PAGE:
The NWT will switch to an “on-demand approach” toward vaccination against Covid-19 once the current round of clinics wraps up, health officials announced on Thursday.
The territory’s medical director, Dr AnneMarie Pegg, told reporters the GNWT will stop scheduling touring clinics. Residents in hub communities will still be able to access the vaccine by appointment. A walk-in option will be available in Yellowknife starting April 12.
“For smaller and more remote communities, anyone who wants the vaccine will call their health centre … and we will determine the best way to ensure that people get timely access,” Pegg said.
“This would include planning for on-demand mini-clinics in communities if this was deemed necessary.”
Pegg said mobile and pop-up vaccine clinic options were being explored for Yellowknife. Details will be available on the NWT health authority’s website when finalized.
Moderna’s vaccine against Covid-19 has been available to all 34,400 eligible adults in the NWT for weeks. As of April 3, 24,103 people had received their first shot in the NWT while 14,471 had received both. (The figures include a small number of non-residents vaccinated while in the NWT. The territory does not precisely break down that number.)
The GNWT had previously stated vaccination of 75 percent of the eligible population would be the benchmark for herd immunity against the virus responsible for Covid-19.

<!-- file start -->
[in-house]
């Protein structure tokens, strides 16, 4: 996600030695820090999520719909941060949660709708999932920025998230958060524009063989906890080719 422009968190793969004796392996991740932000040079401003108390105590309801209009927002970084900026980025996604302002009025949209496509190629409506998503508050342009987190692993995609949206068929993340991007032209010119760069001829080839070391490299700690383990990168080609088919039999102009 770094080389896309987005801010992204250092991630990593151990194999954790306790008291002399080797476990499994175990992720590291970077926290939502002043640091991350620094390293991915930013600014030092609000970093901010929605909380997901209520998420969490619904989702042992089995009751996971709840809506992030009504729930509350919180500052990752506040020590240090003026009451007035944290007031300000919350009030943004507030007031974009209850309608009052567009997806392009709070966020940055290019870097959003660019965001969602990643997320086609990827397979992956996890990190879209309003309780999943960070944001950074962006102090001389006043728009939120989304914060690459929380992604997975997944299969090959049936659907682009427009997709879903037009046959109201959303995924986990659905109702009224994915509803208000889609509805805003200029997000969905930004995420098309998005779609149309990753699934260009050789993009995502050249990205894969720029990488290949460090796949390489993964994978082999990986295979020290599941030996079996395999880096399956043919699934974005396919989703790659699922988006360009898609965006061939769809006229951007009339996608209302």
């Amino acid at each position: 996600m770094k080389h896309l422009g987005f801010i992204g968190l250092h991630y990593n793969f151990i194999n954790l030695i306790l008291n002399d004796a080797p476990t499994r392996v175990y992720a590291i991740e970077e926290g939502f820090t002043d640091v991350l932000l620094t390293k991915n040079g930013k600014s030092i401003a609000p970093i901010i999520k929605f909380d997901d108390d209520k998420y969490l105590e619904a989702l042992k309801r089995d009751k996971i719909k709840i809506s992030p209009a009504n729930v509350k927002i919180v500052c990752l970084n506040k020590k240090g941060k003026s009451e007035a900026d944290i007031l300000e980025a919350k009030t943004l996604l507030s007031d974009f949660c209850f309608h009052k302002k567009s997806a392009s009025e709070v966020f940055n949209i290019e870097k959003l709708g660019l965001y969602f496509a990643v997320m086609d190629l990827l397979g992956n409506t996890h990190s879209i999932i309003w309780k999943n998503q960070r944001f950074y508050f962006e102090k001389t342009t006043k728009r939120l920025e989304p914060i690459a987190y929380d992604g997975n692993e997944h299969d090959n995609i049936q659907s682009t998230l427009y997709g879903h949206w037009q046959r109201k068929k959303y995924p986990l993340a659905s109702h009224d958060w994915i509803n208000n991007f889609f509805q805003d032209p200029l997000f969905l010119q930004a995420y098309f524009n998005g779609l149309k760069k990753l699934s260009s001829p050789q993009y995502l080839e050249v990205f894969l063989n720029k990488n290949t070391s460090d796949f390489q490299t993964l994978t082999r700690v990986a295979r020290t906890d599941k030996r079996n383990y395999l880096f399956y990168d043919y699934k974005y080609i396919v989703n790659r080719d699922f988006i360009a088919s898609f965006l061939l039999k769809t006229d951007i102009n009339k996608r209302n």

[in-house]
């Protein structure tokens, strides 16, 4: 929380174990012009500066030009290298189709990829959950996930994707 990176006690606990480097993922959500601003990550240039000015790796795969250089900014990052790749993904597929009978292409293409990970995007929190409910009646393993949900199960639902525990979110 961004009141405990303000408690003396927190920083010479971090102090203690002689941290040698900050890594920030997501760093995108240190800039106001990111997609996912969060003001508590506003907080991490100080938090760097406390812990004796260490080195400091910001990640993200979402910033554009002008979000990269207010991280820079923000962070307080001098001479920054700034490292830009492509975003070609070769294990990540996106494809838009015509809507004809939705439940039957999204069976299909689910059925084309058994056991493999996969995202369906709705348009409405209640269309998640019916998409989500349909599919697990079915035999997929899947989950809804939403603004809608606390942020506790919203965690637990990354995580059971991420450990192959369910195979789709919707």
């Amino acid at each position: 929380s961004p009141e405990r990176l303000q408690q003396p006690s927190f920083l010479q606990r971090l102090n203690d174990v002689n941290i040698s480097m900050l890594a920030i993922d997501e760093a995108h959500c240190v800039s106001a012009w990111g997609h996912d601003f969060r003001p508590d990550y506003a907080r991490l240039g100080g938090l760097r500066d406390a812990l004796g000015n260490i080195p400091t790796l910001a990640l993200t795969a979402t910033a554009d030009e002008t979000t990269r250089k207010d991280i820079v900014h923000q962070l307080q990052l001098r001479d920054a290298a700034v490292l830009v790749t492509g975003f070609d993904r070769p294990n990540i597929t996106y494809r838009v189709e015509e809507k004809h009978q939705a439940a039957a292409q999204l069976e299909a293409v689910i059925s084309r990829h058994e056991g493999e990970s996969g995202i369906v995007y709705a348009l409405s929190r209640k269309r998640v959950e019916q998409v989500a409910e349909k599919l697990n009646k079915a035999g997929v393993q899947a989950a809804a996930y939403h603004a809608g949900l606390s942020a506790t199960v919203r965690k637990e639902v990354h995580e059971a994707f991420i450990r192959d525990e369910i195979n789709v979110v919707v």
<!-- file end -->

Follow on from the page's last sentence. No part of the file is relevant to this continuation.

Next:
However, in recent weeks, officials have backed away from that figure.
Health minister Julie Green told the legislature last month the 75-percent mark “is now in question” and may need to change due to uncertainty about the vaccine’s impact on virus transmission and the development of variant forms of the virus.
Chief public health officer Dr Kami Kandola took care on Thursday to use the phrase “community protection” instead of herd immunity.
“We cannot truly achieve herd immunity in the Northwest Territories yet,” she said. “A significant portion of our population, those under 18, are unable to be vaccinated at this time.”
Variants, Emerging Wisely review
There are currently three Covid-19 cases in the territory involving the B117 variant of the virus, also known as the UK variant as it was first identified in the United Kingdom.
That variant is considered easier to pass from person to person and capable of causing more severe infection in adults. Research suggests the Moderna vaccine remains effective against the UK variant.
Kandola said the arrival of the variant in the NWT was “not welcome” but the territory was “prepared.”
“The same preventive measures that protect you and your communities from the original Covid-19 virus are effective against these variants,” she said.
Meanwhile, Kandola restated she would review the NWT’s Emerging Wisely pandemic recovery plan by the end of this month, despite the emergence of variant cases.
Restrictions involving travel limitations, isolation, and limits on gatherings have been governed by the Emerging Wisely plan since last May. The NWT has been in phase two of the plan’s four phases since last June.
Kandola said the next changes will “likely be small, local ones such as outdoor gatherings, an increasing capacity for businesses.”
“As vaccinations progress across the North and Canada and transmissions start falling elsewhere, more targeted and permissive self-isolation protocols and travel restrictions may be considered,” she added.